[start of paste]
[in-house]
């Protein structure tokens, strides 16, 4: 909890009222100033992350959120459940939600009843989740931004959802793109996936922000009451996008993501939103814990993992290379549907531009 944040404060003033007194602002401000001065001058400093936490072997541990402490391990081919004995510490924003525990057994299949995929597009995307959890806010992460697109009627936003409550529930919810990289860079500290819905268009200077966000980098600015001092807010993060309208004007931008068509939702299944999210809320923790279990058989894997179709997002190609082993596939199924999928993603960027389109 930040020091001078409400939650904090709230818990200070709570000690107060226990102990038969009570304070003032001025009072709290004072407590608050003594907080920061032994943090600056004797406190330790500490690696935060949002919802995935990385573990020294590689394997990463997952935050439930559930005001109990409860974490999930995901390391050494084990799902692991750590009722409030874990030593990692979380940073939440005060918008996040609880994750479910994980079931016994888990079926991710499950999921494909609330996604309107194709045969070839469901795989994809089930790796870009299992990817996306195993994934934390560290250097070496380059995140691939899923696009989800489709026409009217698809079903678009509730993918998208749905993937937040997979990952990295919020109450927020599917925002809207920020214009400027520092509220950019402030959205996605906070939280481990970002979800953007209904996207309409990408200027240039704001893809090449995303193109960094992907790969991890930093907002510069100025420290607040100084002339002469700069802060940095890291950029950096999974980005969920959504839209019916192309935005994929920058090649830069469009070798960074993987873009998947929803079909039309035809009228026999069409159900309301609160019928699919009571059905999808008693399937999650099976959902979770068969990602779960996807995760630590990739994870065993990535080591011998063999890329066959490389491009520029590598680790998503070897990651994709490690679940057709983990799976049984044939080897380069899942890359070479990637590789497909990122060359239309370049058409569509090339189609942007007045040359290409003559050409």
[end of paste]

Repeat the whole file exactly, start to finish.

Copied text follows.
[in-house]
């Protein structure tokens, strides 16, 4: 909890009222100033992350959120459940939600009843989740931004959802793109996936922000009451996008993501939103814990993992290379549907531009 944040404060003033007194602002401000001065001058400093936490072997541990402490391990081919004995510490924003525990057994299949995929597009995307959890806010992460697109009627936003409550529930919810990289860079500290819905268009200077966000980098600015001092807010993060309208004007931008068509939702299944999210809320923790279990058989894997179709997002190609082993596939199924999928993603960027389109 930040020091001078409400939650904090709230818990200070709570000690107060226990102990038969009570304070003032001025009072709290004072407590608050003594907080920061032994943090600056004797406190330790500490690696935060949002919802995935990385573990020294590689394997990463997952935050439930559930005001109990409860974490999930995901390391050494084990799902692991750590009722409030874990030593990692979380940073939440005060918008996040609880994750479910994980079931016994888990079926991710499950999921494909609330996604309107194709045969070839469901795989994809089930790796870009299992990817996306195993994934934390560290250097070496380059995140691939899923696009989800489709026409009217698809079903678009509730993918998208749905993937937040997979990952990295919020109450927020599917925002809207920020214009400027520092509220950019402030959205996605906070939280481990970002979800953007209904996207309409990408200027240039704001893809090449995303193109960094992907790969991890930093907002510069100025420290607040100084002339002469700069802060940095890291950029950096999974980005969920959504839209019916192309935005994929920058090649830069469009070798960074993987873009998947929803079909039309035809009228026999069409159900309301609160019928699919009571059905999808008693399937999650099976959902979770068969990602779960996807995760630590990739994870065993990535080591011998063999890329066959490389491009520029590598680790998503070897990651994709490690679940057709983990799976049984044939080897380069899942890359070479990637590789497909990122060359239309370049058409569509090339189609942007007045040359290409003559050409």